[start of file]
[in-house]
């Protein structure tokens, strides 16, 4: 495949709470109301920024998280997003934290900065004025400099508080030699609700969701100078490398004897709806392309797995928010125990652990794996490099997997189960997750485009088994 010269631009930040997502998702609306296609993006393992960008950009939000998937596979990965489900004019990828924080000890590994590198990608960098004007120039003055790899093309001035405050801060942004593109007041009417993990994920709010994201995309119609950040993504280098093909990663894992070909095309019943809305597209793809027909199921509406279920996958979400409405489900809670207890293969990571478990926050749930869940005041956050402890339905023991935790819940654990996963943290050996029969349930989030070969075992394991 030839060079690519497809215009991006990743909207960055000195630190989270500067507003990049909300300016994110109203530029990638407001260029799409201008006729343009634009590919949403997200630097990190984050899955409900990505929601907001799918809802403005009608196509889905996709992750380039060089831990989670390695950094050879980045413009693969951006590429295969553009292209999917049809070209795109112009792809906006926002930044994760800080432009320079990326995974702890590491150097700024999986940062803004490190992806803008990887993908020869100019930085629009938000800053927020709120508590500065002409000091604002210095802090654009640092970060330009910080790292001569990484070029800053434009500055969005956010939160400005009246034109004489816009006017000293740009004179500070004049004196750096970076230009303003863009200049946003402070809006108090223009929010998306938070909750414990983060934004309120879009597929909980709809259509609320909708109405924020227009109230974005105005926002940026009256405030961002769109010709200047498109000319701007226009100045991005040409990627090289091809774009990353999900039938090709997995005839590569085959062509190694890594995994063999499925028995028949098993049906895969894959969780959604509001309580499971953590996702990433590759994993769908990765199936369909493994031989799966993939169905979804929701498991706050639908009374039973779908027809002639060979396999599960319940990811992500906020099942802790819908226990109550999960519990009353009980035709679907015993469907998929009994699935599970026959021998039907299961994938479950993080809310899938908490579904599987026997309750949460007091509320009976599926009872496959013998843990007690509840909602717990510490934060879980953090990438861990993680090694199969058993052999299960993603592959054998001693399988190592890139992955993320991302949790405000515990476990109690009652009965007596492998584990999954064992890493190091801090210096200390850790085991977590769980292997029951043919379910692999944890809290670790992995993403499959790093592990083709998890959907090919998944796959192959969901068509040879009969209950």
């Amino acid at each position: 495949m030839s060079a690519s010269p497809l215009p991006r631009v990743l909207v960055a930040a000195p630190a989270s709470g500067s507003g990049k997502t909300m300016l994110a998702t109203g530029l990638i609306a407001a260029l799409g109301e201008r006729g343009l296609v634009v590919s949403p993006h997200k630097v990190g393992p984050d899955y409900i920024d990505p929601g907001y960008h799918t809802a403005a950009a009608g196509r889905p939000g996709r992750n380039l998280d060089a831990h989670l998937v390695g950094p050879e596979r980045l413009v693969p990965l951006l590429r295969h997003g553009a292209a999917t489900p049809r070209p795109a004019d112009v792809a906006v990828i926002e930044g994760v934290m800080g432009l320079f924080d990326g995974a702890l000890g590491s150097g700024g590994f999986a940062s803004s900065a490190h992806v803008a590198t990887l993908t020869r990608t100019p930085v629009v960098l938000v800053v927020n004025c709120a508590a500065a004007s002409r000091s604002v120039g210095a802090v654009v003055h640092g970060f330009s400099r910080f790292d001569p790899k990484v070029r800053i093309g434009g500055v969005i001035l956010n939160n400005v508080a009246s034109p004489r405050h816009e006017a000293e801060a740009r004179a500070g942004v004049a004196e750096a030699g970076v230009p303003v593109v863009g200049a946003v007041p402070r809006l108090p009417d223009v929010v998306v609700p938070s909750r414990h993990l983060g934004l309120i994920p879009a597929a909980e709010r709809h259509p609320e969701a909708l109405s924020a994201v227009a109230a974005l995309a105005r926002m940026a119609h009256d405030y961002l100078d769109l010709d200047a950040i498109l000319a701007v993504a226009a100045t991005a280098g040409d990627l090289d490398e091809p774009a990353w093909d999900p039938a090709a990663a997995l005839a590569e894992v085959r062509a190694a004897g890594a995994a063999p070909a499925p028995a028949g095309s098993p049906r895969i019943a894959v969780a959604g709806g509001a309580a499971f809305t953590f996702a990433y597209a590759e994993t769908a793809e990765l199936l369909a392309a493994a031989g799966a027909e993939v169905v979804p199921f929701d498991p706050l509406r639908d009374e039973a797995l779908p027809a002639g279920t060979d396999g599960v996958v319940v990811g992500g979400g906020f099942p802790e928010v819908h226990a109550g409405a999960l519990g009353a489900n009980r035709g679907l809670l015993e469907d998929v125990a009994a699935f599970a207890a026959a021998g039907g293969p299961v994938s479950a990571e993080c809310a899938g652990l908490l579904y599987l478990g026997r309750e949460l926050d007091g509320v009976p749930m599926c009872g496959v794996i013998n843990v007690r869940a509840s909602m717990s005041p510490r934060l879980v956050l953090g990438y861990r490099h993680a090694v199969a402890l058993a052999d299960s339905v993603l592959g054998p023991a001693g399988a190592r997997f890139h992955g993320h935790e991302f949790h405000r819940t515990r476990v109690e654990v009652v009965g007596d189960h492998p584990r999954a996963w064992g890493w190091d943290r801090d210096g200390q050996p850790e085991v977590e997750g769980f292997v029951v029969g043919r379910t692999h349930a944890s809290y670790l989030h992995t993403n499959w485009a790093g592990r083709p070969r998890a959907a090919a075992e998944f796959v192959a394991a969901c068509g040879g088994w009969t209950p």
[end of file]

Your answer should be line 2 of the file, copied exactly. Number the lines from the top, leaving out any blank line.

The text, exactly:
């Protein structure tokens, strides 16, 4: 495949709470109301920024998280997003934290900065004025400099508080030699609700969701100078490398004897709806392309797995928010125990652990794996490099997997189960997750485009088994 010269631009930040997502998702609306296609993006393992960008950009939000998937596979990965489900004019990828924080000890590994590198990608960098004007120039003055790899093309001035405050801060942004593109007041009417993990994920709010994201995309119609950040993504280098093909990663894992070909095309019943809305597209793809027909199921509406279920996958979400409405489900809670207890293969990571478990926050749930869940005041956050402890339905023991935790819940654990996963943290050996029969349930989030070969075992394991 030839060079690519497809215009991006990743909207960055000195630190989270500067507003990049909300300016994110109203530029990638407001260029799409201008006729343009634009590919949403997200630097990190984050899955409900990505929601907001799918809802403005009608196509889905996709992750380039060089831990989670390695950094050879980045413009693969951006590429295969553009292209999917049809070209795109112009792809906006926002930044994760800080432009320079990326995974702890590491150097700024999986940062803004490190992806803008990887993908020869100019930085629009938000800053927020709120508590500065002409000091604002210095802090654009640092970060330009910080790292001569990484070029800053434009500055969005956010939160400005009246034109004489816009006017000293740009004179500070004049004196750096970076230009303003863009200049946003402070809006108090223009929010998306938070909750414990983060934004309120879009597929909980709809259509609320909708109405924020227009109230974005105005926002940026009256405030961002769109010709200047498109000319701007226009100045991005040409990627090289091809774009990353999900039938090709997995005839590569085959062509190694890594995994063999499925028995028949098993049906895969894959969780959604509001309580499971953590996702990433590759994993769908990765199936369909493994031989799966993939169905979804929701498991706050639908009374039973779908027809002639060979396999599960319940990811992500906020099942802790819908226990109550999960519990009353009980035709679907015993469907998929009994699935599970026959021998039907299961994938479950993080809310899938908490579904599987026997309750949460007091509320009976599926009872496959013998843990007690509840909602717990510490934060879980953090990438861990993680090694199969058993052999299960993603592959054998001693399988190592890139992955993320991302949790405000515990476990109690009652009965007596492998584990999954064992890493190091801090210096200390850790085991977590769980292997029951043919379910692999944890809290670790992995993403499959790093592990083709998890959907090919998944796959192959969901068509040879009969209950």